Further updated modelling on child support reforms
The Australian Government today released two reports that provide further analysis of the child support reforms introduced by the previous government.
The child support reforms began in 2006 and the final stage of the reforms, including the new child support formula, came into effect on 1 July 2008.
These reports provide further analysis of the impact of the reforms, and their findings are broadly consistent with the two previous reports released in August 2008 and August 2009.
The first report – Distributional Impact Modelling – compares a parent’s child support assessment on 30 June 2008, immediately before the new child support formula was implemented, with their assessment on 1 July 2009, 12 months after the new formula was introduced.
The analysis also includes how much Family Tax Benefit is paid to each parent under the new rules for sharing of family payments introduced as part of the child support reforms.
The figures used in the first report are based on obligations under the new formula – what parents should pay or receive – they do not show what is actually paid or received.
After the first year of the new formula, the analysis shows that around 47 per cent of receiving parents should have had net increases in household income due to the changes, and 44 per cent net decreases, while there should be no change for 8 per cent.
For paying parents, around half should have had a net gain due to the changes, around a third net decreases, and 18 per cent no change to their household income.
For a large proportion of cases the change was less than $10 per week.
For the first time, Actual Transfers Modelling was also undertaken which compares all child support actually transferred in 2008-09 with the amount transferred in the 12 months to May 2008.
Unlike the Distributional Impact Modelling outlined above, this analysis shows actual changes in amounts of child support paid or received over the two twelve month periods, before and after the new child support formula came into effect.
To allow a direct comparison between the two amounts, the amount of child support from the 12 months to May 2008 was adjusted by CPI and the FTB amount was reflected on 30 June 2009 circumstances.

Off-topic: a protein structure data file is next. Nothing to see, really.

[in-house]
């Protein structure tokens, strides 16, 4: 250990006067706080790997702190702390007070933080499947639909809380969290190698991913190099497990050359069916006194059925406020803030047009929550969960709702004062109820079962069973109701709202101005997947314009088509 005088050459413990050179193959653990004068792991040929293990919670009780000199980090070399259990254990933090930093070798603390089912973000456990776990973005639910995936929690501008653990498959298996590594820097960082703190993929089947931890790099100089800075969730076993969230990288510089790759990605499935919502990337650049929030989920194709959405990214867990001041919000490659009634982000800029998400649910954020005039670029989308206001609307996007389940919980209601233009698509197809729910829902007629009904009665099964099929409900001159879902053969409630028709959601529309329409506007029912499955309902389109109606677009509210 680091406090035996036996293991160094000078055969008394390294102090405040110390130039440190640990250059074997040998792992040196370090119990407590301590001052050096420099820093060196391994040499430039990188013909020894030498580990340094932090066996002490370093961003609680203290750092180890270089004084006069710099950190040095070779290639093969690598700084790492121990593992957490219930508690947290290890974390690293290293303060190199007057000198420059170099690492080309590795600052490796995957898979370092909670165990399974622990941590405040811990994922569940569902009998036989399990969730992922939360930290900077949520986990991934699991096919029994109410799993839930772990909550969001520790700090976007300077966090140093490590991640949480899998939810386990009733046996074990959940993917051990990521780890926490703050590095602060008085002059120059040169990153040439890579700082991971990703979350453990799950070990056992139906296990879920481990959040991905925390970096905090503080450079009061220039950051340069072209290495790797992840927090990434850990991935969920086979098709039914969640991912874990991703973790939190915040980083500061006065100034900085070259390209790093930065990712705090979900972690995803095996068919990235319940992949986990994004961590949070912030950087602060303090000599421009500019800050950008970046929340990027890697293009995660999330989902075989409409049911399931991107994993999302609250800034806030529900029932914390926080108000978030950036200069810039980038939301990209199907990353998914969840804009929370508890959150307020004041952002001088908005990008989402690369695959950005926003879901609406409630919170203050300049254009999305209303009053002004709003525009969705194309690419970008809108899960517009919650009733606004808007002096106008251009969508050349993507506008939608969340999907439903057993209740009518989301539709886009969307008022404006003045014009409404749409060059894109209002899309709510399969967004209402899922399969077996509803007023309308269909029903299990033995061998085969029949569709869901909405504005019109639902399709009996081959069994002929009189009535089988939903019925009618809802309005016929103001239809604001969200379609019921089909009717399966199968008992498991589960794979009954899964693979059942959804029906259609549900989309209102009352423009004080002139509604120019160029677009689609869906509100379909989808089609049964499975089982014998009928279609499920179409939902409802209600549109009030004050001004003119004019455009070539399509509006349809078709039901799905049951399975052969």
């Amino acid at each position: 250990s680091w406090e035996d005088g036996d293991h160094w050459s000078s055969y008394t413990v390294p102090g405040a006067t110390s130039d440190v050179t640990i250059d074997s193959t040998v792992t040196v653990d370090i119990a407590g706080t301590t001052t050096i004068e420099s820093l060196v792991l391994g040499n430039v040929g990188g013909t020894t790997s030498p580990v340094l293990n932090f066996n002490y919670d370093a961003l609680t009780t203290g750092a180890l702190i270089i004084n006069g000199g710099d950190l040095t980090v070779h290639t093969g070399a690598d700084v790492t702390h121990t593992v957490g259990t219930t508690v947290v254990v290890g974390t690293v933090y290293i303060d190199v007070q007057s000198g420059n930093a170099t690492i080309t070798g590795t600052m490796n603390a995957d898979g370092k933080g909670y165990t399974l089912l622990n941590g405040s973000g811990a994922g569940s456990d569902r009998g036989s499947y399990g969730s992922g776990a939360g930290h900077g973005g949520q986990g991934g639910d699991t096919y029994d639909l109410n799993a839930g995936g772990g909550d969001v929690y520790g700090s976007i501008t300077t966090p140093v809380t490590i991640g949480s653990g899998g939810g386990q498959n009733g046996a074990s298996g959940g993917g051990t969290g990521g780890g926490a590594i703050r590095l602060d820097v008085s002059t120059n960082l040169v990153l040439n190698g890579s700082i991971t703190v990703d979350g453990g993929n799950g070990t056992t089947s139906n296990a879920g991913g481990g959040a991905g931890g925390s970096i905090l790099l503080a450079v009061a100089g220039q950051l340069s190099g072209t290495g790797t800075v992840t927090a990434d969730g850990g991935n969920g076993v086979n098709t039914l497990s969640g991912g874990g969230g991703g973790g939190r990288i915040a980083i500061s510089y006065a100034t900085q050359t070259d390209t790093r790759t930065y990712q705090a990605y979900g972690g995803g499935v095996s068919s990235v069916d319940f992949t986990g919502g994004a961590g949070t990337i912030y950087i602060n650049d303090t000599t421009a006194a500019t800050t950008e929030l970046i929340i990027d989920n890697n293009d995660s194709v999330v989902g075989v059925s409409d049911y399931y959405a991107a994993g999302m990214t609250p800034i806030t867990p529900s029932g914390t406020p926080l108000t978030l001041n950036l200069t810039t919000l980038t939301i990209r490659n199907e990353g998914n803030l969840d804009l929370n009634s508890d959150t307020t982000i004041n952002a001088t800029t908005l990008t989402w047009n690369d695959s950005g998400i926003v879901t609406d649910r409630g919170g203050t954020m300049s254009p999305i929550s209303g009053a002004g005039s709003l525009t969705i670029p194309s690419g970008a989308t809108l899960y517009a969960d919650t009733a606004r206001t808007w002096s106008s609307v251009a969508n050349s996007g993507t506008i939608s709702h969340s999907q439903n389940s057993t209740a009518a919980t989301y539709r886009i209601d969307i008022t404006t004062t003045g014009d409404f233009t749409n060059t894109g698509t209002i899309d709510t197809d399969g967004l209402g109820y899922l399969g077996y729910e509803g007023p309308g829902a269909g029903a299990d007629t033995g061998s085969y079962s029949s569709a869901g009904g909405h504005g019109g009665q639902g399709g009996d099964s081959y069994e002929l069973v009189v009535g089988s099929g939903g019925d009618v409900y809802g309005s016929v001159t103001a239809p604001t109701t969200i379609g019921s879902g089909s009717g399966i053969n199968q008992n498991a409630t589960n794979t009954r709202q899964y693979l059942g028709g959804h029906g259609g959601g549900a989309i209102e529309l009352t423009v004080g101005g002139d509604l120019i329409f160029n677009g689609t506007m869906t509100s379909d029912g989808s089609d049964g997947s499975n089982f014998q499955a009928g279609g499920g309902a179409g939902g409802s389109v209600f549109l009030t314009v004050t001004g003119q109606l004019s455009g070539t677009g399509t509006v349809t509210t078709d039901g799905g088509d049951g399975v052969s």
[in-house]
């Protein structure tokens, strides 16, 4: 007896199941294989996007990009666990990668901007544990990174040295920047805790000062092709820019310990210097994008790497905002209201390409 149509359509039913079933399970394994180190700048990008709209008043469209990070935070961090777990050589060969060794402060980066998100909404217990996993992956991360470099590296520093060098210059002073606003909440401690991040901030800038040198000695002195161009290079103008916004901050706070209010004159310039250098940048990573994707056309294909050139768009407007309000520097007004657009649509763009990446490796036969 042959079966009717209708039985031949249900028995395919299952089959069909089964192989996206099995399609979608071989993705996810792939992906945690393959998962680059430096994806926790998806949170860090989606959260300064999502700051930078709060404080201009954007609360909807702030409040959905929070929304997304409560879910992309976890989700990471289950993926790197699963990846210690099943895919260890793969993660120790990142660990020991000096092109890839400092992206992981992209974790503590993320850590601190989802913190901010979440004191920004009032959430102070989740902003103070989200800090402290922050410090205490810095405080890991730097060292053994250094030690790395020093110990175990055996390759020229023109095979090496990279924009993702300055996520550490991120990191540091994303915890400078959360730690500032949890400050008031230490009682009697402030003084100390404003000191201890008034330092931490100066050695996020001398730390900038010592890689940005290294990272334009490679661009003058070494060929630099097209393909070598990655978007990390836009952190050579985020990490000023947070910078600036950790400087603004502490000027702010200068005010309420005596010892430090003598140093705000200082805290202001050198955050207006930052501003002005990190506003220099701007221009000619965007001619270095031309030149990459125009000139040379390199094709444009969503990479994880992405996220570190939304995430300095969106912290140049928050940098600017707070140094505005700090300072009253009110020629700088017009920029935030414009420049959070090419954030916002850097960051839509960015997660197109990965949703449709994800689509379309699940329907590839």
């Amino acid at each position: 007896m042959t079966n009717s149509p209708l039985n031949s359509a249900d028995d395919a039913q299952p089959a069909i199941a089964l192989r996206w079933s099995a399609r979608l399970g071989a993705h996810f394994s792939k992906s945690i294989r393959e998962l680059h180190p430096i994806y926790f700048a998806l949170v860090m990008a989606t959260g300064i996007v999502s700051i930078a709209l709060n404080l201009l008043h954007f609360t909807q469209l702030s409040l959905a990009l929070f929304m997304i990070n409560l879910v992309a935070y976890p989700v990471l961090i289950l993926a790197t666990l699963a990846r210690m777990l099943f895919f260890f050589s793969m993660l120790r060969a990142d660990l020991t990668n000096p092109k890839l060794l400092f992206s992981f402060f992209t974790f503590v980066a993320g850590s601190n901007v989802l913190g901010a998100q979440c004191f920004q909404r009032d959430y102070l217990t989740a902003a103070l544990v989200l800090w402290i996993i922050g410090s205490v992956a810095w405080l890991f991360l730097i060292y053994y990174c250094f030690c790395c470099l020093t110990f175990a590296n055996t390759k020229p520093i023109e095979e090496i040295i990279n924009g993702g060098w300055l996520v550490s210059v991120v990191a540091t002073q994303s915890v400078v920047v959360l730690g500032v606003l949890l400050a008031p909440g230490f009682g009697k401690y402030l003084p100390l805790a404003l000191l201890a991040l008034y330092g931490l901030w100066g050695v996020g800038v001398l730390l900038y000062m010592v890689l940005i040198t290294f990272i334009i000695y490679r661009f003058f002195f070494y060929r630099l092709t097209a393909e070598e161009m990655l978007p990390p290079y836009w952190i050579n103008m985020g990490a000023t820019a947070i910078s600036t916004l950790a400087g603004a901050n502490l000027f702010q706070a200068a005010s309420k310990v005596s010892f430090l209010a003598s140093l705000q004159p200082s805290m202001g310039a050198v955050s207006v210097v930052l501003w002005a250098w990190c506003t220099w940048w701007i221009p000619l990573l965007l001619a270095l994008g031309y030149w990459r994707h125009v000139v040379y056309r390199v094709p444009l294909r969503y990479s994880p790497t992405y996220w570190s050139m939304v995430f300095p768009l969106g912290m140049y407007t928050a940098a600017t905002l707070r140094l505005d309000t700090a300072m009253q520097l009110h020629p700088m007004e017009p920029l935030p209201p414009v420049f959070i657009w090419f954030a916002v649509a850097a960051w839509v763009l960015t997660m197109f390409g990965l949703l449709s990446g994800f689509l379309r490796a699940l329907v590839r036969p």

The key findings show that after a year of the new child support formula:
- For receiving parents, around 59 per cent received more child support and FTB, and approximately 36 per cent received less.
- For paying parents, around 61 per cent contributed more child support, and around a third contributed less.
- Around 6 per cent of receiving and paying parents experienced no net change.
- In most cases, the changes were under $20 per week, and for a large proportion the change was less than $10 per week.
The new child support formula was a key recommendation of a 2005 independent Howard Government Ministerial Taskforce on child support, established as a result of the House of Representatives inquiry, Every Picture Tells a Story.
The reforms were made by the Parliament in 2006, and implemented in three stages, with the final implementation of the new child support formula from 1 July 2008.
The changes recognise that since the original child support formula was developed over 20 years ago, there has been a trend towards increased shared parenting.
The child support reforms aim for a more balanced approach by taking into account both parents’ income and the actual cost of raising children.
The Government will continue to monitor the ongoing impact of the reforms to ensure the best interests of children are protected.
A copy of the full analysis is available at FaHCSIA’s website.